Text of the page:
"A fast-moving, eerie...tale set on Halloween night. Eight costumed boys running to meet their friend Pipkin at the haunted house outside town encounter instead the huge and cadaverous Mr. Moundshroud. As Pipkin scrambles to join them, he is swept away by a dark Something, and Moundshroud leads the boys on the tail of a kite through time and space to search the past for their friend and the meaning of Halloween. After witnessing a funeral procession in ancient Egypt, cavemen discovering fire, Druid rites, the persecution of witches in the Dark Ages, and the gargoyles of Notre Dame, they catch up with the elusive Pipkin in the catacombs of Mexico, where each boy gives one year from the end of his life to save Pipkin's. Enhanced by appropriately haunting black-and-white drawings."--Booklist
About the Author
In a career spanning more than seventy years, Ray Bradbury, who died on June 5, 2011 at the age of 91, inspired generations of readers to dream, think, and create. A prolific author of hundreds of short stories and close to fifty books, as well as numerous poems, essays, operas, plays, teleplays, and screenplays, Bradbury was one of the most celebrated writers of our time. His groundbreaking works include Fahrenheit 451, The Martian Chronicles, The Illustrated Man, Dandelion Wine, and Something Wicked This Way Comes. He wrote the screen play for John Huston's classic film adaptation of Moby Dick, and was nominated for an Academy Award. He adapted sixty-five of his stories for television's The Ray Bradbury Theater, and won an Emmy for his teleplay of The Halloween Tree. He was the recipient of the 2000 National Book Foundation Medal for Distinguished Contribution to American Letters, the 2004 National Medal of Arts, and the 2007 Pulitzer Prize Special Citation, among many honors.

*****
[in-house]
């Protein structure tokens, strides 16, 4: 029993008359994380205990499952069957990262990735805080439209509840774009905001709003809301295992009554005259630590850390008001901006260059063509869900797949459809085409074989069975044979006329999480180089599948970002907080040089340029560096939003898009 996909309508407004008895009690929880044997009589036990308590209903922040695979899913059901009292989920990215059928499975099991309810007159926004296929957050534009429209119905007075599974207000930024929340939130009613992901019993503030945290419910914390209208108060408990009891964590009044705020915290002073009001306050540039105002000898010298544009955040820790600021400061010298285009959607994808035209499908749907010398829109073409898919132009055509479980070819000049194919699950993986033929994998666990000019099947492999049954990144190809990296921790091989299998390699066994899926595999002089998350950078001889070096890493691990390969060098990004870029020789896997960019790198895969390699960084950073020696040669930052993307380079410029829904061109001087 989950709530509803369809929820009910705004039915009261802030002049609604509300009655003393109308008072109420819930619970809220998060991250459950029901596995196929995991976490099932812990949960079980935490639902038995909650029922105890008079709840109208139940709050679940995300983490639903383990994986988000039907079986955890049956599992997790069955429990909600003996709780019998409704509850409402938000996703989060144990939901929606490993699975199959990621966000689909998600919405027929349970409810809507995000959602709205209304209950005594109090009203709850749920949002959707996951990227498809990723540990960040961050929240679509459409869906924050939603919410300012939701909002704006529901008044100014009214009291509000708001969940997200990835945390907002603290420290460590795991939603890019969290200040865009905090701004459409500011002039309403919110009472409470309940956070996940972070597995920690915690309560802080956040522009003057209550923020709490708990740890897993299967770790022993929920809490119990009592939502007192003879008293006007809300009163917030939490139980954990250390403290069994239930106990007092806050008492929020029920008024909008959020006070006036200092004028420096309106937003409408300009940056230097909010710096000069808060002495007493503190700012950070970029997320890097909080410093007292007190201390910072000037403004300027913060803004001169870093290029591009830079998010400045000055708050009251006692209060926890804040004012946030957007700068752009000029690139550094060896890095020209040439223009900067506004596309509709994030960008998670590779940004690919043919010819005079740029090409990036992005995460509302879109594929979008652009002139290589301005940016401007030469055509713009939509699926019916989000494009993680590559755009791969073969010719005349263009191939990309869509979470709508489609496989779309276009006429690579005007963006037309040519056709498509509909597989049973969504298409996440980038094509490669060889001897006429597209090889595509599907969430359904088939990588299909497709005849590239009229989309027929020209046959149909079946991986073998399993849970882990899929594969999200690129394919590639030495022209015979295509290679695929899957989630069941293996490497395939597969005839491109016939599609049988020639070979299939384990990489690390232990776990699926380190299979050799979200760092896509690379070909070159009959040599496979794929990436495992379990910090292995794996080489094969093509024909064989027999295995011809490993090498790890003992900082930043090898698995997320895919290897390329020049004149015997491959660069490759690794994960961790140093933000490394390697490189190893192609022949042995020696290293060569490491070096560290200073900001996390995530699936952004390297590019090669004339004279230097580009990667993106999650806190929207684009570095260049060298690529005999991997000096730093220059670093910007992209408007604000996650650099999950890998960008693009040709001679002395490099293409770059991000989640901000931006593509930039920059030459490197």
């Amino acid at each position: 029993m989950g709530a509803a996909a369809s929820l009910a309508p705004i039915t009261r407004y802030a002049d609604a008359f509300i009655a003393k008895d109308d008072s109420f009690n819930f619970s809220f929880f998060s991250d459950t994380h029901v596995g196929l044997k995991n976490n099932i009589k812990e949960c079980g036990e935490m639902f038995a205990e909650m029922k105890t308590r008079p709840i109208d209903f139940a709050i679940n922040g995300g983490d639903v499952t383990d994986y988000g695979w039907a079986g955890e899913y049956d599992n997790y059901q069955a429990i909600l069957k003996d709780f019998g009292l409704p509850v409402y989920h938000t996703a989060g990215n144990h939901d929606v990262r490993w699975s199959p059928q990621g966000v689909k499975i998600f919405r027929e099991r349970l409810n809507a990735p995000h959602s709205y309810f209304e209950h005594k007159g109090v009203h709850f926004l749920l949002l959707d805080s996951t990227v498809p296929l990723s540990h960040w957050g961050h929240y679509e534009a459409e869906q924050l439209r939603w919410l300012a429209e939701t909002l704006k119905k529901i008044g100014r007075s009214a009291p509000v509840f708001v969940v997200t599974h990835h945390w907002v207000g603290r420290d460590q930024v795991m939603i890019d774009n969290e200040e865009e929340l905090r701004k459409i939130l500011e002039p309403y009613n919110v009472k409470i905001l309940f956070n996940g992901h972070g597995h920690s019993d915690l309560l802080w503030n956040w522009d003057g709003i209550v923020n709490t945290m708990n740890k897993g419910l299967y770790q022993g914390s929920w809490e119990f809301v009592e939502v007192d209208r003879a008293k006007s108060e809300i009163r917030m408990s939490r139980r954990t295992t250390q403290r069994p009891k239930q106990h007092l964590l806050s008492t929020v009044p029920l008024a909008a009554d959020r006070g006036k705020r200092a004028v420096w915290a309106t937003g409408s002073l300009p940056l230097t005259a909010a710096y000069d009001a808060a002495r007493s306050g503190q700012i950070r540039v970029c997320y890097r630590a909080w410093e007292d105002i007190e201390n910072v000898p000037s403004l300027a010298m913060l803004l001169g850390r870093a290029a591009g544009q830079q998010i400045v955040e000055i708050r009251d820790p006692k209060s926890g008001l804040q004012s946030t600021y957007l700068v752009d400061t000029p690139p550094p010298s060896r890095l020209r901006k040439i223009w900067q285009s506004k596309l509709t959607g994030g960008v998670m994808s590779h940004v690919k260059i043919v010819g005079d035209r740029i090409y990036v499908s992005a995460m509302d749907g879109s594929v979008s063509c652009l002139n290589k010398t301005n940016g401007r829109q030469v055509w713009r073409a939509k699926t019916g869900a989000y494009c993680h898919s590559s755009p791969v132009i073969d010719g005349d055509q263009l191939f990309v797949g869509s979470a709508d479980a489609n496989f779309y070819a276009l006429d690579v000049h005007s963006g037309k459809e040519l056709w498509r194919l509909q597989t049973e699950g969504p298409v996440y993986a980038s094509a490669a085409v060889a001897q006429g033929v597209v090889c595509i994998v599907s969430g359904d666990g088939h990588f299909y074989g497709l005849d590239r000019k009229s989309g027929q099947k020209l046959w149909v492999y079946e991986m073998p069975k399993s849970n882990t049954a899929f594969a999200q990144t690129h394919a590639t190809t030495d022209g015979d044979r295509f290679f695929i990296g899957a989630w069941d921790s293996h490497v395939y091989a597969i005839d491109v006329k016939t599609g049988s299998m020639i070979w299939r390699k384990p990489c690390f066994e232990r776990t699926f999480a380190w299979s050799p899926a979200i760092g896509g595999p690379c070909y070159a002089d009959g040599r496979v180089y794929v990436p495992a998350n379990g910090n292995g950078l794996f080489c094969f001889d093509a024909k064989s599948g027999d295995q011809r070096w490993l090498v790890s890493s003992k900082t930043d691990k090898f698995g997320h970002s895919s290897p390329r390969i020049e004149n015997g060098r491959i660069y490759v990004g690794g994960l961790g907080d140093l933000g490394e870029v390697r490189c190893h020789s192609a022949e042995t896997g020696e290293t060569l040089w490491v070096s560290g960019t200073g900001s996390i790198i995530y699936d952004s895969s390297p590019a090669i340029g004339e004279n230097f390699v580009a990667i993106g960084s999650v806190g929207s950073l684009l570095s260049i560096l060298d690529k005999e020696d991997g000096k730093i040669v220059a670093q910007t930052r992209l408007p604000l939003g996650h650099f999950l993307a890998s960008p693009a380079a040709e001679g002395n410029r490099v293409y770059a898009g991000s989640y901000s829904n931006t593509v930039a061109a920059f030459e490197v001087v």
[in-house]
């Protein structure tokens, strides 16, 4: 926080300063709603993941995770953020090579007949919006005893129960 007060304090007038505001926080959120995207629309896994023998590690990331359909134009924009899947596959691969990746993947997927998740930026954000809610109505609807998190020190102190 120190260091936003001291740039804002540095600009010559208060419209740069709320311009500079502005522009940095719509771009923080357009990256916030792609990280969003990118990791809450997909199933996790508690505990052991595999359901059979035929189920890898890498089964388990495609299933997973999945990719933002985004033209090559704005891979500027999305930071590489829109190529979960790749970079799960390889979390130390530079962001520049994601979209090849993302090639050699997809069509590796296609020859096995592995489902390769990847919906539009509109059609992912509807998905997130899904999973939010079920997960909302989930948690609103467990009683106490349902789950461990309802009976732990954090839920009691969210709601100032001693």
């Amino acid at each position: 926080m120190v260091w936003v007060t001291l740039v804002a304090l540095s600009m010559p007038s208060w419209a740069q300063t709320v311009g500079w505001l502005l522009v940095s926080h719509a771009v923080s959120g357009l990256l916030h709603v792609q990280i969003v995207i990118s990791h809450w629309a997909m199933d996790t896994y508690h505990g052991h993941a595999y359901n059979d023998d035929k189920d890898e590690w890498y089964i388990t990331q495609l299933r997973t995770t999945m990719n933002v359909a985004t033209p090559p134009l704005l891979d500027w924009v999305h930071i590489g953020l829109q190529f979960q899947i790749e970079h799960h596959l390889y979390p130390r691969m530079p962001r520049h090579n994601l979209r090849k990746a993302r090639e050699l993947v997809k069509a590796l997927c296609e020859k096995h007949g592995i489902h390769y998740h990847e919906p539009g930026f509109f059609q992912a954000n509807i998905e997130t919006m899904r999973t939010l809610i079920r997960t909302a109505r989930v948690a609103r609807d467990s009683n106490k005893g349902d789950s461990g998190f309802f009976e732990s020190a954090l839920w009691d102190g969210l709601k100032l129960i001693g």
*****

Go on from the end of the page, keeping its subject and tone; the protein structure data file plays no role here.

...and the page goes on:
Throughout his life, Bradbury liked to recount the story of meeting a carnival magician, Mr. Electrico, in 1932. At the end of his performance Electrico reached out to the twelve-year-old Bradbury, touched the boy with his sword, and commanded, "Live forever!" Bradbury later said, "I decided that was the greatest idea I had ever heard. I started writing every day. I never stopped."
Mugnaini is a professor of art at the Otis Art Institute. He has written two books on painting and drawing. Three of his lithographs have been placed in the permanent collection of the Library of Congress.
"If you want to know what Halloween is, or if you simply want an eerie adventure, take this mystery-history trip. You couldn't have a better guide than Ray Bradbury."--Boston Globe